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The Welsh Immigration to Argentina

The people from Gaiman would never forget the visit of Lady Diana, Princess of Wales, when she visited the region and wa shared the traditional Welsh tea. In addition to teatime, many other cultural activities inherited from the Welsh settlers, who arrived in the 19th century, were also developed. Choir singing and poetry stand out, achieving their greatest splendor in the ceremonies of the Eisteddfod, which are held once a year, following the tradition in Wales. The Eisteddfod is an old Welsh tradition, which was not forgotten by the settlers or their descendants and is still very popular, probably the most important cultural festival and truly a Patagonian heritage. It consists mostly of poetry, singing and dancing competitions.

The Welsh settlers were motivated by special reasons. They were neither adventurers searching for a hypothetical City of the Caesares, nor erratic gold seekers driven by the promise of a sudden wealth. They were also not scientists striving for fame and new discoveries. Simply put, they were a group of people wishing to protect a lifestyle that had become endangered in their native Wales. And for this purpose, they were seeking a place in the world where they could found a new Welsh nation. They asked for land and respect for their language, religion and traditions. In return, they would hoist the Argentine flag and submit themselves to the country's laws.

As one of them said: "I remember those times in Wales, when day after day we would feel the pressure of foreign cultures penetrating our own homes. Our Welsh souls needed independence; to gather and sing at our chapels… It was then that the idea of emigrating started to become strong. The plan was to leave Wales in an organized group, and find a country with virgin lands, one that would enable the arrival of a significant number of people and where we could develop, or in other words, establish ourselves as a Welsh colony, like in New Wales. That was the moment of deciding where in the world this would happen. Patagonia seemed the ideal place: we had good references from an English admiral, plus the Argentine government was actively seeking immigrants. And, most important, the place had the features we knew were necessary in order to make our dreams come true. So, our delegates contacted the local government and a fixed date, July 28, 1865, was the result of these negotiations. After sailing for two months, the Mimosa sailboat anchored at the Gulf Nuevo's waters, and 150 persons got off. Most of them were families, and were not rich. As pointed by the arrangement, two of the delegates were waiting for us and had built some huts on the beach with some animals (cows, lambs) we were given for a basic survival. At last… we were here!"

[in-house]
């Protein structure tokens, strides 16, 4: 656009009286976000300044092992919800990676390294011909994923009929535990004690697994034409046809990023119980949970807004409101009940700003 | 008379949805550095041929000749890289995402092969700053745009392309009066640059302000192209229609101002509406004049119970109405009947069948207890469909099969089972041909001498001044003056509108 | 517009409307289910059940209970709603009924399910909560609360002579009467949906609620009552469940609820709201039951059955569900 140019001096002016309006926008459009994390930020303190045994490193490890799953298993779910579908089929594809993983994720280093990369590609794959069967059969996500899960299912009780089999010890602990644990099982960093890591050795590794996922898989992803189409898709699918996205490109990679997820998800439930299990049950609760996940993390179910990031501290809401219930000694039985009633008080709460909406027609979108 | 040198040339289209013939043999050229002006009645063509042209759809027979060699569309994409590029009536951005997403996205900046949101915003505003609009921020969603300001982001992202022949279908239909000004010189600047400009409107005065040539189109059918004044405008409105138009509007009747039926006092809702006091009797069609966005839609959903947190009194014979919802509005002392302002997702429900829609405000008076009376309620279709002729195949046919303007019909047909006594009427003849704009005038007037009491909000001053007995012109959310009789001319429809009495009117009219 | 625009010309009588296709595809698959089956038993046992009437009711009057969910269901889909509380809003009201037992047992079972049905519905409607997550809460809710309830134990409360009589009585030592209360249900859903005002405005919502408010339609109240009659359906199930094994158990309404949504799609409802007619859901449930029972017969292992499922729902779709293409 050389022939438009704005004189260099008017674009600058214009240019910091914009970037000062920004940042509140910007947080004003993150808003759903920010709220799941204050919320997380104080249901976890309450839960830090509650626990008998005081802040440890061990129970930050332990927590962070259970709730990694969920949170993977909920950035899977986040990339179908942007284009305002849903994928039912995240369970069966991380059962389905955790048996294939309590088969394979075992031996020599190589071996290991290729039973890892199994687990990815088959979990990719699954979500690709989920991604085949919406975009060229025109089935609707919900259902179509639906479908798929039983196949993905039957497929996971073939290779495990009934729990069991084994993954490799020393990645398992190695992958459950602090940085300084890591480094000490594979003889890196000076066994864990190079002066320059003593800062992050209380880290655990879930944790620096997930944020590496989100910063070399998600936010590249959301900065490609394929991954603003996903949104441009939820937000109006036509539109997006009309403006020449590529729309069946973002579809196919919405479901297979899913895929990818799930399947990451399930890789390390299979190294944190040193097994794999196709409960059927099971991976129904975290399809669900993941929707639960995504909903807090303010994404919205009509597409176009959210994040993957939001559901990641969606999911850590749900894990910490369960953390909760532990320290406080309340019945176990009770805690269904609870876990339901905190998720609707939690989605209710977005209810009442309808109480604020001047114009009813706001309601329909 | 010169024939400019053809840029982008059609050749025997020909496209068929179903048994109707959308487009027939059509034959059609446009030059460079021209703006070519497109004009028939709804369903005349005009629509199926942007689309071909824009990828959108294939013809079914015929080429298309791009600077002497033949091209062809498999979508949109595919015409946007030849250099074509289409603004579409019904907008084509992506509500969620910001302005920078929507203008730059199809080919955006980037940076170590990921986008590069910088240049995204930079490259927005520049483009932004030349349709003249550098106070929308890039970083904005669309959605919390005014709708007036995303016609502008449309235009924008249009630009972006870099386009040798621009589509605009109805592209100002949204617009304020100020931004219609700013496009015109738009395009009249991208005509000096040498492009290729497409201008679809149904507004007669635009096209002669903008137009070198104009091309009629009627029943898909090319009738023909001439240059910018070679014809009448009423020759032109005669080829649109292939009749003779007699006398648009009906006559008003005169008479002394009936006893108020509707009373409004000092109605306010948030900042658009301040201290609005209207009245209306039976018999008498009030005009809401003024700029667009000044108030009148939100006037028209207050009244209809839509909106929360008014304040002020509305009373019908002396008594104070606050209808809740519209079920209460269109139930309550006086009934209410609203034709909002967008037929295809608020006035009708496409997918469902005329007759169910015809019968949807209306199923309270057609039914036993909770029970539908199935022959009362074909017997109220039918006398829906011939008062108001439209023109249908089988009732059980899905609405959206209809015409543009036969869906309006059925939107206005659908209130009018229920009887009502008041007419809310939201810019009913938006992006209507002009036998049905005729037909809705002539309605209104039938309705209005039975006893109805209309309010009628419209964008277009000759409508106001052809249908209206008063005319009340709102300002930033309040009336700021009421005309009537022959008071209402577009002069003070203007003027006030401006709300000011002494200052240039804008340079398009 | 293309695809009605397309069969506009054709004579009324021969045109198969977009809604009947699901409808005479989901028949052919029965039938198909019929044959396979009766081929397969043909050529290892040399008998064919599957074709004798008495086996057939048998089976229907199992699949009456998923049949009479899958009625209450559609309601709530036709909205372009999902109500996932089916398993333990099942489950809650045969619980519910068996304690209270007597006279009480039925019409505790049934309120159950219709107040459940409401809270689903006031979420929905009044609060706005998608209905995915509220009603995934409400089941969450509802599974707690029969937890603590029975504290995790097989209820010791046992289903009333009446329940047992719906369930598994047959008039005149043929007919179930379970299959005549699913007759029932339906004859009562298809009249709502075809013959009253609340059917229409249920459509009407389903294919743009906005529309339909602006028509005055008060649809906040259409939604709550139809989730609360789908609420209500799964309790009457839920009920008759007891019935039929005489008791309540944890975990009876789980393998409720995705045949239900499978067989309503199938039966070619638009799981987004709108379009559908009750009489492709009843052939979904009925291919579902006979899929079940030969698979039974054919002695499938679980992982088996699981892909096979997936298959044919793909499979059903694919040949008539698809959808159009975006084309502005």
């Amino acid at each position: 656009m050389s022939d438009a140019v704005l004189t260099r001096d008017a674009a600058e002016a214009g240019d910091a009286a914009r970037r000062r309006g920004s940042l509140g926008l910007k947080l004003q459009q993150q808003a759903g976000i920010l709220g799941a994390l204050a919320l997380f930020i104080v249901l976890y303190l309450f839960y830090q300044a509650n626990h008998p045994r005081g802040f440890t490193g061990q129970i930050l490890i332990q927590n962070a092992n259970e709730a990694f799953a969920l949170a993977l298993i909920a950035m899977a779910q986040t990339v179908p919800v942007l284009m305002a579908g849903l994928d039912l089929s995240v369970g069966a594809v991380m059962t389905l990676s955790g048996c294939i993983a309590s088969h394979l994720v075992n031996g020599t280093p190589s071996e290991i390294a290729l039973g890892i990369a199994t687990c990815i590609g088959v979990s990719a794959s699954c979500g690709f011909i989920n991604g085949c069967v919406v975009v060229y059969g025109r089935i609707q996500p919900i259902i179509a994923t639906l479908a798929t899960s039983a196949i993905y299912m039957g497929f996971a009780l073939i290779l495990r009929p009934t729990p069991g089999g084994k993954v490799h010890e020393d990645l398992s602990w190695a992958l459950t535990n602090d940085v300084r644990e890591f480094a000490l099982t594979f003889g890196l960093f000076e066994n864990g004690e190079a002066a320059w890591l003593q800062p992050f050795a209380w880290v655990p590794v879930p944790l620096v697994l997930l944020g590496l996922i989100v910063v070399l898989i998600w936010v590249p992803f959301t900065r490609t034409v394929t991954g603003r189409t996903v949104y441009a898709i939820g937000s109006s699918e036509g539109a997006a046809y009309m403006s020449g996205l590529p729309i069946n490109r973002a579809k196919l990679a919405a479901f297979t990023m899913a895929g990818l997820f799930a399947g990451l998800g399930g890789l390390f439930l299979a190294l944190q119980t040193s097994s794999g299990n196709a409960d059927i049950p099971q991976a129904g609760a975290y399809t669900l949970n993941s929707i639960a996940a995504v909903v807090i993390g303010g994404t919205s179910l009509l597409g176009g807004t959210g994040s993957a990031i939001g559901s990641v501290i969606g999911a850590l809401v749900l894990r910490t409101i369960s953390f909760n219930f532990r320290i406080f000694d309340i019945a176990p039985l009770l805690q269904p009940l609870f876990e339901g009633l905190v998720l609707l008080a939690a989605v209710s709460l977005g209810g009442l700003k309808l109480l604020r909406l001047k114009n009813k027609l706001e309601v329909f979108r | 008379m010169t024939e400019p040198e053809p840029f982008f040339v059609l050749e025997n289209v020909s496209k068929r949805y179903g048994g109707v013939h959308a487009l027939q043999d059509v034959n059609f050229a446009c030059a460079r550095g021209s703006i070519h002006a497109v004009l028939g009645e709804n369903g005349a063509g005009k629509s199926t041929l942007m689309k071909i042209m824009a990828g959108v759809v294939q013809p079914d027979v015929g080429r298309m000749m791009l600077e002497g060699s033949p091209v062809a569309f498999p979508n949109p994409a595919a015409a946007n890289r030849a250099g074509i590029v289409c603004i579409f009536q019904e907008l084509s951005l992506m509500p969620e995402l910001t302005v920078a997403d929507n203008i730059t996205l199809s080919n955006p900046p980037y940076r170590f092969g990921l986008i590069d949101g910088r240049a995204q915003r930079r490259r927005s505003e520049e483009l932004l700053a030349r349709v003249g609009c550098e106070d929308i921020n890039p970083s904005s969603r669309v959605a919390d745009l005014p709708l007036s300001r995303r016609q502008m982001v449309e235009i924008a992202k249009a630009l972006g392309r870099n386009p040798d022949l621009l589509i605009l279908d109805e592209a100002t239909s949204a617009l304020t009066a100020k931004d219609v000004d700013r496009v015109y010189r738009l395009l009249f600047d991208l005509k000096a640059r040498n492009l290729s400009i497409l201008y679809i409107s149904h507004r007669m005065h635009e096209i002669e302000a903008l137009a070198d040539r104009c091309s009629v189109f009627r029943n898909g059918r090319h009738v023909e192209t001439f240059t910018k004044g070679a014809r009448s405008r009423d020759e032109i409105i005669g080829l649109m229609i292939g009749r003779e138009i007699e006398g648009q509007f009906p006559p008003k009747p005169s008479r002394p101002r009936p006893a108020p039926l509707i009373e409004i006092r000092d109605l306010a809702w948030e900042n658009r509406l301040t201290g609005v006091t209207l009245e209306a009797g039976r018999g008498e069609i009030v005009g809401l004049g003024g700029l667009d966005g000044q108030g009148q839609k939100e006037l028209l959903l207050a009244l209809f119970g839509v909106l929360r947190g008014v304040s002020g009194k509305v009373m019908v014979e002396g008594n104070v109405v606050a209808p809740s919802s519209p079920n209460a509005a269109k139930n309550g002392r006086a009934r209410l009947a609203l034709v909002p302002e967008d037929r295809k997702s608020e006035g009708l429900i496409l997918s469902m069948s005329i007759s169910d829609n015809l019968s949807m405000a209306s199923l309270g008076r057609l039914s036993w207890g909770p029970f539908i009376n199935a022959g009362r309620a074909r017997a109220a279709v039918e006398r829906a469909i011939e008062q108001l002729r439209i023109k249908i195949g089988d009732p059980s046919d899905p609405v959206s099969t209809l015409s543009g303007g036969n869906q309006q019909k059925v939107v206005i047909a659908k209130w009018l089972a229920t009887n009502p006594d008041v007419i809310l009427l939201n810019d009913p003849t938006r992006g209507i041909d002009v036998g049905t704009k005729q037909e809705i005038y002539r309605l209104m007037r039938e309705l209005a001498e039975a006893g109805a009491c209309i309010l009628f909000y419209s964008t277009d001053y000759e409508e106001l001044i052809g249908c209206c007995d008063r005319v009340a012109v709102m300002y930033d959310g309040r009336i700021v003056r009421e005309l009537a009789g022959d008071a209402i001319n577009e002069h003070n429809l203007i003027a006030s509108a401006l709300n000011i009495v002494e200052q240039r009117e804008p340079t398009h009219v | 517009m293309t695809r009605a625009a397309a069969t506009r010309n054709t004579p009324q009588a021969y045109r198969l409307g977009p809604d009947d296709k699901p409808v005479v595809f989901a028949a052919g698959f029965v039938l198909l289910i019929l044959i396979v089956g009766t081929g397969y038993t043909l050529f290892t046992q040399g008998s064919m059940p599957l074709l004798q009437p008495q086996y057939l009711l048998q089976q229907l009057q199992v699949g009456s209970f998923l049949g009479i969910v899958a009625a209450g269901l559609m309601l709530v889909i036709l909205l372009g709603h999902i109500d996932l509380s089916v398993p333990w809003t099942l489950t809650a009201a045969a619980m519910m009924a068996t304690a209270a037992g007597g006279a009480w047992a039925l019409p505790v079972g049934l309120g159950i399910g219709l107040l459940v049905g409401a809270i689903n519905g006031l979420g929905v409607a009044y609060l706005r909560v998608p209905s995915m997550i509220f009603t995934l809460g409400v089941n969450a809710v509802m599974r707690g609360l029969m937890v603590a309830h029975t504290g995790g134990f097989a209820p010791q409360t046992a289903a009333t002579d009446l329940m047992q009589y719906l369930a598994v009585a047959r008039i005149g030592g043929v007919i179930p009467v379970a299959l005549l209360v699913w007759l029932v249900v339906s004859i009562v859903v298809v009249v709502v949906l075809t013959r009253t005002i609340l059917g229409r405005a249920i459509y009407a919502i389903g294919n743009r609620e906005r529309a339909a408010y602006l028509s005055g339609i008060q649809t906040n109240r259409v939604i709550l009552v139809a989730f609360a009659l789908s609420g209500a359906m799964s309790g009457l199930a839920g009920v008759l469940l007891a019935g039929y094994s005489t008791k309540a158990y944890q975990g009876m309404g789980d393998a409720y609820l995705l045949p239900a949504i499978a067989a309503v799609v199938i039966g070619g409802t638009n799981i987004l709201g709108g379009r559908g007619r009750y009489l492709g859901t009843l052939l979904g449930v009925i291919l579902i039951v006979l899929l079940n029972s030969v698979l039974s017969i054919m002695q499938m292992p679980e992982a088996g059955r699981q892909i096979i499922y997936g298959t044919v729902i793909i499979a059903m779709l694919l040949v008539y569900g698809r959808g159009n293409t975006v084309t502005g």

Wales, feeling that its cultural background was in danger by England took the decision to start the emigration to Argentina due to the political benefits that Argentina was giving at that time. Some Welsh people chose Patagonia because the condition that it offered them fulfilled their ideals. Two delegates from Wales went to Buenos Aires and after a meeting with the minister Guillermo Rawson, made a short trip to tour the valley of the Chubut River. After that, they returned to Wales full of enthusiasm and optimism. On the May 25, 1865, the Mimosa started the journey with 150 people on board. The group was composed of professionals, middle-class workers and people of all ages.